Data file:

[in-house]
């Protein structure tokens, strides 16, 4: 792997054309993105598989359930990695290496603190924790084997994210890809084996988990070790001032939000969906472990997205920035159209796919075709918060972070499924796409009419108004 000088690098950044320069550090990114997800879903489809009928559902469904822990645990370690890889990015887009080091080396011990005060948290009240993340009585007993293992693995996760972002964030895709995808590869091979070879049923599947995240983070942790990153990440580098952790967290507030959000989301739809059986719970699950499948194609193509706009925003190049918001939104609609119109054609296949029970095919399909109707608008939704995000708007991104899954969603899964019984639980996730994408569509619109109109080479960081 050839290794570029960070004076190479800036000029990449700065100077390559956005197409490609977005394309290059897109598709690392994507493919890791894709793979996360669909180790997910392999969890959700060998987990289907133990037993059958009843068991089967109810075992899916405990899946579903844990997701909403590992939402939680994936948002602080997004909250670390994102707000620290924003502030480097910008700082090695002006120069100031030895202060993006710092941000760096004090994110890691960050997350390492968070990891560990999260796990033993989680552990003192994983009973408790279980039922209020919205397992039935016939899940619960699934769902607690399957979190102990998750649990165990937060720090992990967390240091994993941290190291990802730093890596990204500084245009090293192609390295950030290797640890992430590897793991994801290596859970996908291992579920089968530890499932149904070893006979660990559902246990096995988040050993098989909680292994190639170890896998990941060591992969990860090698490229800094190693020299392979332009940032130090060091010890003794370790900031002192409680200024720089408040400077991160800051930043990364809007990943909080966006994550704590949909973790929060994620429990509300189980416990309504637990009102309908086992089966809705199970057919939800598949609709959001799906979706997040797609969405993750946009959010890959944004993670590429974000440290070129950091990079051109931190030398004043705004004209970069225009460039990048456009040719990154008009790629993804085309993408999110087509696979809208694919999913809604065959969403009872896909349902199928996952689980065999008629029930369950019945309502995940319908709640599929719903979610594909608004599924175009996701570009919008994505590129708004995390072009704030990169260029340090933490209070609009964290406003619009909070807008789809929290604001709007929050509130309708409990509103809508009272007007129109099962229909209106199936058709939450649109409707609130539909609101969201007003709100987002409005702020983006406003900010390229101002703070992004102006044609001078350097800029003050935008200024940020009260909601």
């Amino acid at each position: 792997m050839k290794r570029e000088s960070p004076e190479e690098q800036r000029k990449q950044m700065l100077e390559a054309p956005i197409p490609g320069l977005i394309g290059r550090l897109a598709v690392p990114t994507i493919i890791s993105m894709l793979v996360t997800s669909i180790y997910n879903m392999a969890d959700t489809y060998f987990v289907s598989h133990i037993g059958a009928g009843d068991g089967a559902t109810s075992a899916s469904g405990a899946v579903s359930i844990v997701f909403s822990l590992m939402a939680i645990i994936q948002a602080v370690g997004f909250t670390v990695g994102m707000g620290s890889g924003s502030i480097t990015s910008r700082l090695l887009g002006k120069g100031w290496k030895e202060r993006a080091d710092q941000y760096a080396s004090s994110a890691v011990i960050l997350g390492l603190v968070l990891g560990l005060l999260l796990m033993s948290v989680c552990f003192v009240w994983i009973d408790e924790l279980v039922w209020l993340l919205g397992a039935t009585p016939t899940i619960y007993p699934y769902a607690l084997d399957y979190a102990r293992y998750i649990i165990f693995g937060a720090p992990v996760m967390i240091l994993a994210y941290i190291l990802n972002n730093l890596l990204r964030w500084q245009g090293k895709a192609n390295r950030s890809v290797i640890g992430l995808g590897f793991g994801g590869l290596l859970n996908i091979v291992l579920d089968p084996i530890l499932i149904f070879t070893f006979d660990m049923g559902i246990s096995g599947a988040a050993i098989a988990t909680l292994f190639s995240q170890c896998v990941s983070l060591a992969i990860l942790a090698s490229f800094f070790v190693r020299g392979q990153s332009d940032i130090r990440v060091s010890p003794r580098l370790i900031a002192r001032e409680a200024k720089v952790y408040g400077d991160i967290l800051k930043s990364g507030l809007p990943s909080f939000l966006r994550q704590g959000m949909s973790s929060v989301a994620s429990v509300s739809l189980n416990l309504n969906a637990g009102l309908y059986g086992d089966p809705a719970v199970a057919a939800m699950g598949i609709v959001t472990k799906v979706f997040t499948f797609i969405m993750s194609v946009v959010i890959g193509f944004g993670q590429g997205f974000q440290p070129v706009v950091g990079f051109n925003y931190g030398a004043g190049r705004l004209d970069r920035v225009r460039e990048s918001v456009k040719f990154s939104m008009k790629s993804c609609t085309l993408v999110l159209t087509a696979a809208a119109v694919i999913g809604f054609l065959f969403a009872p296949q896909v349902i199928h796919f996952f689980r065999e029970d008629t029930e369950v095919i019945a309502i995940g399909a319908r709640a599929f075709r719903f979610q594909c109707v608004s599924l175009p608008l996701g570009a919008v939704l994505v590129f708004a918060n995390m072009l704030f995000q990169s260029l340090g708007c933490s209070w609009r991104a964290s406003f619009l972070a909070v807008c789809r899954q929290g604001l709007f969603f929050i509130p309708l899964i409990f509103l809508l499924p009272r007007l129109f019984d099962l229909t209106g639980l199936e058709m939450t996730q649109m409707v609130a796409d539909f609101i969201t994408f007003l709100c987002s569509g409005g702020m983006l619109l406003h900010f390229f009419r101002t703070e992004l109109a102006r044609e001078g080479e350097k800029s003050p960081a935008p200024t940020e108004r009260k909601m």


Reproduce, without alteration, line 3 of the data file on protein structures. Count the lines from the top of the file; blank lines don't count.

């Amino acid at each position: 792997m050839k290794r570029e000088s960070p004076e190479e690098q800036r000029k990449q950044m700065l100077e390559a054309p956005i197409p490609g320069l977005i394309g290059r550090l897109a598709v690392p990114t994507i493919i890791s993105m894709l793979v996360t997800s669909i180790y997910n879903m392999a969890d959700t489809y060998f987990v289907s598989h133990i037993g059958a009928g009843d068991g089967a559902t109810s075992a899916s469904g405990a899946v579903s359930i844990v997701f909403s822990l590992m939402a939680i645990i994936q948002a602080v370690g997004f909250t670390v990695g994102m707000g620290s890889g924003s502030i480097t990015s910008r700082l090695l887009g002006k120069g100031w290496k030895e202060r993006a080091d710092q941000y760096a080396s004090s994110a890691v011990i960050l997350g390492l603190v968070l990891g560990l005060l999260l796990m033993s948290v989680c552990f003192v009240w994983i009973d408790e924790l279980v039922w209020l993340l919205g397992a039935t009585p016939t899940i619960y007993p699934y769902a607690l084997d399957y979190a102990r293992y998750i649990i165990f693995g937060a720090p992990v996760m967390i240091l994993a994210y941290i190291l990802n972002n730093l890596l990204r964030w500084q245009g090293k895709a192609n390295r950030s890809v290797i640890g992430l995808g590897f793991g994801g590869l290596l859970n996908i091979v291992l579920d089968p084996i530890l499932i149904f070879t070893f006979d660990m049923g559902i246990s096995g599947a988040a050993i098989a988990t909680l292994f190639s995240q170890c896998v990941s983070l060591a992969i990860l942790a090698s490229f800094f070790v190693r020299g392979q990153s332009d940032i130090r990440v060091s010890p003794r580098l370790i900031a002192r001032e409680a200024k720089v952790y408040g400077d991160i967290l800051k930043s990364g507030l809007p990943s909080f939000l966006r994550q704590g959000m949909s973790s929060v989301a994620s429990v509300s739809l189980n416990l309504n969906a637990g009102l309908y059986g086992d089966p809705a719970v199970a057919a939800m699950g598949i609709v959001t472990k799906v979706f997040t499948f797609i969405m993750s194609v946009v959010i890959g193509f944004g993670q590429g997205f974000q440290p070129v706009v950091g990079f051109n925003y931190g030398a004043g190049r705004l004209d970069r920035v225009r460039e990048s918001v456009k040719f990154s939104m008009k790629s993804c609609t085309l993408v999110l159209t087509a696979a809208a119109v694919i999913g809604f054609l065959f969403a009872p296949q896909v349902i199928h796919f996952f689980r065999e029970d008629t029930e369950v095919i019945a309502i995940g399909a319908r709640a599929f075709r719903f979610q594909c109707v608004s599924l175009p608008l996701g570009a919008v939704l994505v590129f708004a918060n995390m072009l704030f995000q990169s260029l340090g708007c933490s209070w609009r991104a964290s406003f619009l972070a909070v807008c789809r899954q929290g604001l709007f969603f929050i509130p309708l899964i409990f509103l809508l499924p009272r007007l129109f019984d099962l229909t209106g639980l199936e058709m939450t996730q649109m409707v609130a796409d539909f609101i969201t994408f007003l709100c987002s569509g409005g702020m983006l619109l406003h900010f390229f009419r101002t703070e992004l109109a102006r044609e001078g080479e350097k800029s003050p960081a935008p200024t940020e108004r009260k909601m």